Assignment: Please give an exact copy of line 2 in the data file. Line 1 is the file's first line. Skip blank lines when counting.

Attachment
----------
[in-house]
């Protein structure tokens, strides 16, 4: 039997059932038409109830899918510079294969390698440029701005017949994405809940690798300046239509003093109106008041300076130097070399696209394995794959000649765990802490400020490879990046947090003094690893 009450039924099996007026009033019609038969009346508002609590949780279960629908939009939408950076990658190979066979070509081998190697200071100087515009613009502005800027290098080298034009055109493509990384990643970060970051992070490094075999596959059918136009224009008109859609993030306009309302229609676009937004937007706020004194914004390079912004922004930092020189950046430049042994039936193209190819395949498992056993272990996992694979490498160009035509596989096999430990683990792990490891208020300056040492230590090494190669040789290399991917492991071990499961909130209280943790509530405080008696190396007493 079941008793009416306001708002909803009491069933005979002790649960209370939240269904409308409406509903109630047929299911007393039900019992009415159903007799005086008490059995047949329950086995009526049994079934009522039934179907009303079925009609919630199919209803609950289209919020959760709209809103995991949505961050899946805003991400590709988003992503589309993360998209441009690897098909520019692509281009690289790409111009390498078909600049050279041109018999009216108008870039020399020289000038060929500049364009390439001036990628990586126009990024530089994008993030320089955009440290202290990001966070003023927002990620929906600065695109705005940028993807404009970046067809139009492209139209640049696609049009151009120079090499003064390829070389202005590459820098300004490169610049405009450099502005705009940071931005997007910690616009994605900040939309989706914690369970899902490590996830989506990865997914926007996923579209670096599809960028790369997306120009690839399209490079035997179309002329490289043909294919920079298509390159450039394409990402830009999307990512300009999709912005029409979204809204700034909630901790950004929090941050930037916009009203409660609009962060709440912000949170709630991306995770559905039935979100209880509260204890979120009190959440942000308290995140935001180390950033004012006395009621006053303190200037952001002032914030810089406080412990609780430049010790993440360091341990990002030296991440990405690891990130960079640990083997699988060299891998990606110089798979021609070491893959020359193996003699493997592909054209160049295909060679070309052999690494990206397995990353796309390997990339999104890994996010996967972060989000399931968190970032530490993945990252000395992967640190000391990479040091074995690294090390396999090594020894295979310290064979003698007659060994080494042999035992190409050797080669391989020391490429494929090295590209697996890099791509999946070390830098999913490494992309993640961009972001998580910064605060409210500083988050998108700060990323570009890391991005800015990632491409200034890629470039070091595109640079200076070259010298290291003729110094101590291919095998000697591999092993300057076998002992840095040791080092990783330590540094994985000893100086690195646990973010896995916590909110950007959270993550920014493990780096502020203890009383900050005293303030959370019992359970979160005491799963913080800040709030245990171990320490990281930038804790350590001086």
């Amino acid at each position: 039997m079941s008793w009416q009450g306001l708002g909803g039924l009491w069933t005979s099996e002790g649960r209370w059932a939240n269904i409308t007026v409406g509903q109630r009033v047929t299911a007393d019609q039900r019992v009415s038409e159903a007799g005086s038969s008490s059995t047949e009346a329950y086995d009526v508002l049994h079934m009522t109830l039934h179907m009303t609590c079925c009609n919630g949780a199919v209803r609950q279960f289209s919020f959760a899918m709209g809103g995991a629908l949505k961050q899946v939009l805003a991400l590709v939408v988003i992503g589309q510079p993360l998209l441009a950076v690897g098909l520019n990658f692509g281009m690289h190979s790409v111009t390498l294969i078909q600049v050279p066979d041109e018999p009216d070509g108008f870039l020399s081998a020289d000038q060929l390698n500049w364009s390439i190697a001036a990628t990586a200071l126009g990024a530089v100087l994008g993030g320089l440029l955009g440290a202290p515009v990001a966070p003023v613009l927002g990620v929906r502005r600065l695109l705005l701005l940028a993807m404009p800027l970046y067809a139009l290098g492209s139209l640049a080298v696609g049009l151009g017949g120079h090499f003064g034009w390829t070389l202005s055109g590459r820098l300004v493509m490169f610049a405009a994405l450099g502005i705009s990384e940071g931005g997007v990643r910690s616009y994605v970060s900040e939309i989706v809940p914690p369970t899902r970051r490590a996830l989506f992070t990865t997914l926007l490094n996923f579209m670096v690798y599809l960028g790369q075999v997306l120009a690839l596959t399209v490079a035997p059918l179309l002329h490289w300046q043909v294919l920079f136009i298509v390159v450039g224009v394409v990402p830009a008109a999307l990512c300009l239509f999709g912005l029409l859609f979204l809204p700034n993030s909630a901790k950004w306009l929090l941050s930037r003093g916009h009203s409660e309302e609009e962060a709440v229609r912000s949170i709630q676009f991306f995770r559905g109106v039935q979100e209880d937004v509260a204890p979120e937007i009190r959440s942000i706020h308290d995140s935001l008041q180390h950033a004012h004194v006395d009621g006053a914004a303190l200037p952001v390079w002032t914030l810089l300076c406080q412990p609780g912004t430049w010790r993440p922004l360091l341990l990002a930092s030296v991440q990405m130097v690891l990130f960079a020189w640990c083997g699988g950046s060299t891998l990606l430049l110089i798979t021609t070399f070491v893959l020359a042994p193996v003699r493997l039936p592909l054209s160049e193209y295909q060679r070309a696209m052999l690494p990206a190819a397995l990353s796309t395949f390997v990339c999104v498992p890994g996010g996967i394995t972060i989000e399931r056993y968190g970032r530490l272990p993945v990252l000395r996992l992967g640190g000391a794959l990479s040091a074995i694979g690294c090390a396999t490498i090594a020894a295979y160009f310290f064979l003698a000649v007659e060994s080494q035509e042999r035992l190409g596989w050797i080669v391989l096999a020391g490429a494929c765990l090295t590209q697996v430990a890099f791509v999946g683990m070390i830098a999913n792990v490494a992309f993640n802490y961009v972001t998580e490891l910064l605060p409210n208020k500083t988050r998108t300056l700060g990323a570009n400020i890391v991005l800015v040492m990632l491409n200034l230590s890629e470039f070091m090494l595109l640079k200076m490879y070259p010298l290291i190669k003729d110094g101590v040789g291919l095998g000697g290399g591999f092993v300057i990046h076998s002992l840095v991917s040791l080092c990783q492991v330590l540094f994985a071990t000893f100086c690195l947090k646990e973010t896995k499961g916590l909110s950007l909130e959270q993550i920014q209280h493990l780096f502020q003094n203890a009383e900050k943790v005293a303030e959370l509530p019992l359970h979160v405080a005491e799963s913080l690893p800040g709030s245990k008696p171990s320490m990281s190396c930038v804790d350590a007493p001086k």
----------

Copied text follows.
């Protein structure tokens, strides 16, 4: 039997059932038409109830899918510079294969390698440029701005017949994405809940690798300046239509003093109106008041300076130097070399696209394995794959000649765990802490400020490879990046947090003094690893 009450039924099996007026009033019609038969009346508002609590949780279960629908939009939408950076990658190979066979070509081998190697200071100087515009613009502005800027290098080298034009055109493509990384990643970060970051992070490094075999596959059918136009224009008109859609993030306009309302229609676009937004937007706020004194914004390079912004922004930092020189950046430049042994039936193209190819395949498992056993272990996992694979490498160009035509596989096999430990683990792990490891208020300056040492230590090494190669040789290399991917492991071990499961909130209280943790509530405080008696190396007493 079941008793009416306001708002909803009491069933005979002790649960209370939240269904409308409406509903109630047929299911007393039900019992009415159903007799005086008490059995047949329950086995009526049994079934009522039934179907009303079925009609919630199919209803609950289209919020959760709209809103995991949505961050899946805003991400590709988003992503589309993360998209441009690897098909520019692509281009690289790409111009390498078909600049050279041109018999009216108008870039020399020289000038060929500049364009390439001036990628990586126009990024530089994008993030320089955009440290202290990001966070003023927002990620929906600065695109705005940028993807404009970046067809139009492209139209640049696609049009151009120079090499003064390829070389202005590459820098300004490169610049405009450099502005705009940071931005997007910690616009994605900040939309989706914690369970899902490590996830989506990865997914926007996923579209670096599809960028790369997306120009690839399209490079035997179309002329490289043909294919920079298509390159450039394409990402830009999307990512300009999709912005029409979204809204700034909630901790950004929090941050930037916009009203409660609009962060709440912000949170709630991306995770559905039935979100209880509260204890979120009190959440942000308290995140935001180390950033004012006395009621006053303190200037952001002032914030810089406080412990609780430049010790993440360091341990990002030296991440990405690891990130960079640990083997699988060299891998990606110089798979021609070491893959020359193996003699493997592909054209160049295909060679070309052999690494990206397995990353796309390997990339999104890994996010996967972060989000399931968190970032530490993945990252000395992967640190000391990479040091074995690294090390396999090594020894295979310290064979003698007659060994080494042999035992190409050797080669391989020391490429494929090295590209697996890099791509999946070390830098999913490494992309993640961009972001998580910064605060409210500083988050998108700060990323570009890391991005800015990632491409200034890629470039070091595109640079200076070259010298290291003729110094101590291919095998000697591999092993300057076998002992840095040791080092990783330590540094994985000893100086690195646990973010896995916590909110950007959270993550920014493990780096502020203890009383900050005293303030959370019992359970979160005491799963913080800040709030245990171990320490990281930038804790350590001086």